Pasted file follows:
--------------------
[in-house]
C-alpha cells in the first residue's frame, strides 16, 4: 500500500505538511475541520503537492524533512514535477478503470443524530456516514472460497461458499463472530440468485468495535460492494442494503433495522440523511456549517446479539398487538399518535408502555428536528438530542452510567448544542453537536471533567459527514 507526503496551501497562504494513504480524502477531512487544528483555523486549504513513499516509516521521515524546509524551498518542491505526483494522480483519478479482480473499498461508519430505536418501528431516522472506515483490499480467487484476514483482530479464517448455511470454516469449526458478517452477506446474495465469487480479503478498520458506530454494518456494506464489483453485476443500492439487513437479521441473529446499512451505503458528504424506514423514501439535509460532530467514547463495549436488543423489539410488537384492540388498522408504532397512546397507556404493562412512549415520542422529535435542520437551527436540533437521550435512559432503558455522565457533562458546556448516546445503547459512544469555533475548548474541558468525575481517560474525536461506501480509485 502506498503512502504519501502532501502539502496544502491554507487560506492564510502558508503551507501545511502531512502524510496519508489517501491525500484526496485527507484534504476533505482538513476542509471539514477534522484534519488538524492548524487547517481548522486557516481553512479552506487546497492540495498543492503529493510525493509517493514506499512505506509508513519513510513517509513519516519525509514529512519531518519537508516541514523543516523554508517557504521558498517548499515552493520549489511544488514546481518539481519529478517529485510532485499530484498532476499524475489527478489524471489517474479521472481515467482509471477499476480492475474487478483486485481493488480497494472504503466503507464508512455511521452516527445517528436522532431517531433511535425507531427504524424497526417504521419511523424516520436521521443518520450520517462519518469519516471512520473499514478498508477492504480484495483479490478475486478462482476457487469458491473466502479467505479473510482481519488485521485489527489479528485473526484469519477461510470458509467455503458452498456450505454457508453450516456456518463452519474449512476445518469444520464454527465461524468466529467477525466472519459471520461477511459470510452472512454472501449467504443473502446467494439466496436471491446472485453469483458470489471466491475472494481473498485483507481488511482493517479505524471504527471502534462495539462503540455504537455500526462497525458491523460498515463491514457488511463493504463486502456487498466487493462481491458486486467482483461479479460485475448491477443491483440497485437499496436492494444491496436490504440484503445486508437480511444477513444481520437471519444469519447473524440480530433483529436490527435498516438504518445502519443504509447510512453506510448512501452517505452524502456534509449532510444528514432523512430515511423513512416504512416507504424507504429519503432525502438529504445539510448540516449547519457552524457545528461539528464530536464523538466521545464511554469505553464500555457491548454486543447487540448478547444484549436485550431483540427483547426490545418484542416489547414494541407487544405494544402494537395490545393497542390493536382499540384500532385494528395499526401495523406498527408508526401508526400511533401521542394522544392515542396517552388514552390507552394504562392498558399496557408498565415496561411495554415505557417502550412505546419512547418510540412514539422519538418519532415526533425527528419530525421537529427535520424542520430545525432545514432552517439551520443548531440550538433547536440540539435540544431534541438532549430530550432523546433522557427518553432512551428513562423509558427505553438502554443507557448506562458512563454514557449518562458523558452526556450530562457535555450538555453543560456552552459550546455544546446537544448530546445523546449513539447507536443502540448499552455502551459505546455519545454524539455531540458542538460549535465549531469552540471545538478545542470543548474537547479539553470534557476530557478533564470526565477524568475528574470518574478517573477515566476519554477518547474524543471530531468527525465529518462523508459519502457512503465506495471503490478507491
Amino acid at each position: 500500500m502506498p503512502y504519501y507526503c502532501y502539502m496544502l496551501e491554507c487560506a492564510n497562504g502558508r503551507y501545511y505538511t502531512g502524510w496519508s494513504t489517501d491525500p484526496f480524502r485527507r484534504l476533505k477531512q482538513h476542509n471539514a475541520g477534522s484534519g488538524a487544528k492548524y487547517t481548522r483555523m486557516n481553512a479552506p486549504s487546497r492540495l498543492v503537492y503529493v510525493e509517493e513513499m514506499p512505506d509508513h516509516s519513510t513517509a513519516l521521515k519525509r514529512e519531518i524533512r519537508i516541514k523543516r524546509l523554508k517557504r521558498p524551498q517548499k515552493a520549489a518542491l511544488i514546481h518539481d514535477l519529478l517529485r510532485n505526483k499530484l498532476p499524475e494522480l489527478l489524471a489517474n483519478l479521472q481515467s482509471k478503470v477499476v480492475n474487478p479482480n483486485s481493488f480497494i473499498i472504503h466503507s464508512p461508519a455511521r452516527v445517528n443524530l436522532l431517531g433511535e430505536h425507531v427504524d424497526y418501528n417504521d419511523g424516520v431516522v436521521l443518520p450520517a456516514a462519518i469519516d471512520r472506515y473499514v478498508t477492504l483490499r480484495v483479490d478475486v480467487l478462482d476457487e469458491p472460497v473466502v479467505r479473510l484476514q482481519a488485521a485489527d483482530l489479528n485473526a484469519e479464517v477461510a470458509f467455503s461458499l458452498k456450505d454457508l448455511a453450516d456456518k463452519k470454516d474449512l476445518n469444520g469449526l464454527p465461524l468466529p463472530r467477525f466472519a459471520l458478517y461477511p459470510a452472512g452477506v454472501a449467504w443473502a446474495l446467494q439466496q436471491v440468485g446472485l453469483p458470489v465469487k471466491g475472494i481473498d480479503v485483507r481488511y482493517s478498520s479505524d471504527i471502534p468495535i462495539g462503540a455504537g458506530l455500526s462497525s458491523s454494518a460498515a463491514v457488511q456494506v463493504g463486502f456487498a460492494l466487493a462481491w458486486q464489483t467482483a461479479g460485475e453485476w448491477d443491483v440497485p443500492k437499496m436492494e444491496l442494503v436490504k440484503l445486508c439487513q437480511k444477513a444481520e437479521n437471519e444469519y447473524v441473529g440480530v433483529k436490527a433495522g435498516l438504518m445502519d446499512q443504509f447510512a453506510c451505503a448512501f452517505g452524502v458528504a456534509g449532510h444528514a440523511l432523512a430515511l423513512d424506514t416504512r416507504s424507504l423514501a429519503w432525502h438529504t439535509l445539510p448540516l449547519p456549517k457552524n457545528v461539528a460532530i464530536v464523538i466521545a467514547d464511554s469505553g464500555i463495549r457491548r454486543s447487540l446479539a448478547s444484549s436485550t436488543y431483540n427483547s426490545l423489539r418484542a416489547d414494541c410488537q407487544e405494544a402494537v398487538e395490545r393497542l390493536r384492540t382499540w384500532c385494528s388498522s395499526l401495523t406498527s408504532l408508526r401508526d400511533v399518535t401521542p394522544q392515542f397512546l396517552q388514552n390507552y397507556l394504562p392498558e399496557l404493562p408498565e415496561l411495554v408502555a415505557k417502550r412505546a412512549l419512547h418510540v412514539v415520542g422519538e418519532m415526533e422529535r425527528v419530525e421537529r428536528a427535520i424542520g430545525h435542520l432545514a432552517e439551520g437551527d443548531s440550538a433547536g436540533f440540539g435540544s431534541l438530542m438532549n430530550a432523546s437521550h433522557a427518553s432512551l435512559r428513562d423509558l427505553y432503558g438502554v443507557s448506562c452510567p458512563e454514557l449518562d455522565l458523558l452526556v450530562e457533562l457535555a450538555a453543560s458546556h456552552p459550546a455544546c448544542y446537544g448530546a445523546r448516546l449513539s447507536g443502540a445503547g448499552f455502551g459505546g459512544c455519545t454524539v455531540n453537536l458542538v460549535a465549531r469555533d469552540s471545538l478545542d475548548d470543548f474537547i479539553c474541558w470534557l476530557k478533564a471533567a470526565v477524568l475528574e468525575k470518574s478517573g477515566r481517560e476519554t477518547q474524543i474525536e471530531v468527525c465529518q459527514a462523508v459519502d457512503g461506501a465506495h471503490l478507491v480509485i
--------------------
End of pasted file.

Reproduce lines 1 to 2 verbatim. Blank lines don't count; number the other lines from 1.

[in-house]
C-alpha cells in the first residue's frame, strides 16, 4: 500500500505538511475541520503537492524533512514535477478503470443524530456516514472460497461458499463472530440468485468495535460492494442494503433495522440523511456549517446479539398487538399518535408502555428536528438530542452510567448544542453537536471533567459527514 507526503496551501497562504494513504480524502477531512487544528483555523486549504513513499516509516521521515524546509524551498518542491505526483494522480483519478479482480473499498461508519430505536418501528431516522472506515483490499480467487484476514483482530479464517448455511470454516469449526458478517452477506446474495465469487480479503478498520458506530454494518456494506464489483453485476443500492439487513437479521441473529446499512451505503458528504424506514423514501439535509460532530467514547463495549436488543423489539410488537384492540388498522408504532397512546397507556404493562412512549415520542422529535435542520437551527436540533437521550435512559432503558455522565457533562458546556448516546445503547459512544469555533475548548474541558468525575481517560474525536461506501480509485 502506498503512502504519501502532501502539502496544502491554507487560506492564510502558508503551507501545511502531512502524510496519508489517501491525500484526496485527507484534504476533505482538513476542509471539514477534522484534519488538524492548524487547517481548522486557516481553512479552506487546497492540495498543492503529493510525493509517493514506499512505506509508513519513510513517509513519516519525509514529512519531518519537508516541514523543516523554508517557504521558498517548499515552493520549489511544488514546481518539481519529478517529485510532485499530484498532476499524475489527478489524471489517474479521472481515467482509471477499476480492475474487478483486485481493488480497494472504503466503507464508512455511521452516527445517528436522532431517531433511535425507531427504524424497526417504521419511523424516520436521521443518520450520517462519518469519516471512520473499514478498508477492504480484495483479490478475486478462482476457487469458491473466502479467505479473510482481519488485521485489527489479528485473526484469519477461510470458509467455503458452498456450505454457508453450516456456518463452519474449512476445518469444520464454527465461524468466529467477525466472519459471520461477511459470510452472512454472501449467504443473502446467494439466496436471491446472485453469483458470489471466491475472494481473498485483507481488511482493517479505524471504527471502534462495539462503540455504537455500526462497525458491523460498515463491514457488511463493504463486502456487498466487493462481491458486486467482483461479479460485475448491477443491483440497485437499496436492494444491496436490504440484503445486508437480511444477513444481520437471519444469519447473524440480530433483529436490527435498516438504518445502519443504509447510512453506510448512501452517505452524502456534509449532510444528514432523512430515511423513512416504512416507504424507504429519503432525502438529504445539510448540516449547519457552524457545528461539528464530536464523538466521545464511554469505553464500555457491548454486543447487540448478547444484549436485550431483540427483547426490545418484542416489547414494541407487544405494544402494537395490545393497542390493536382499540384500532385494528395499526401495523406498527408508526401508526400511533401521542394522544392515542396517552388514552390507552394504562392498558399496557408498565415496561411495554415505557417502550412505546419512547418510540412514539422519538418519532415526533425527528419530525421537529427535520424542520430545525432545514432552517439551520443548531440550538433547536440540539435540544431534541438532549430530550432523546433522557427518553432512551428513562423509558427505553438502554443507557448506562458512563454514557449518562458523558452526556450530562457535555450538555453543560456552552459550546455544546446537544448530546445523546449513539447507536443502540448499552455502551459505546455519545454524539455531540458542538460549535465549531469552540471545538478545542470543548474537547479539553470534557476530557478533564470526565477524568475528574470518574478517573477515566476519554477518547474524543471530531468527525465529518462523508459519502457512503465506495471503490478507491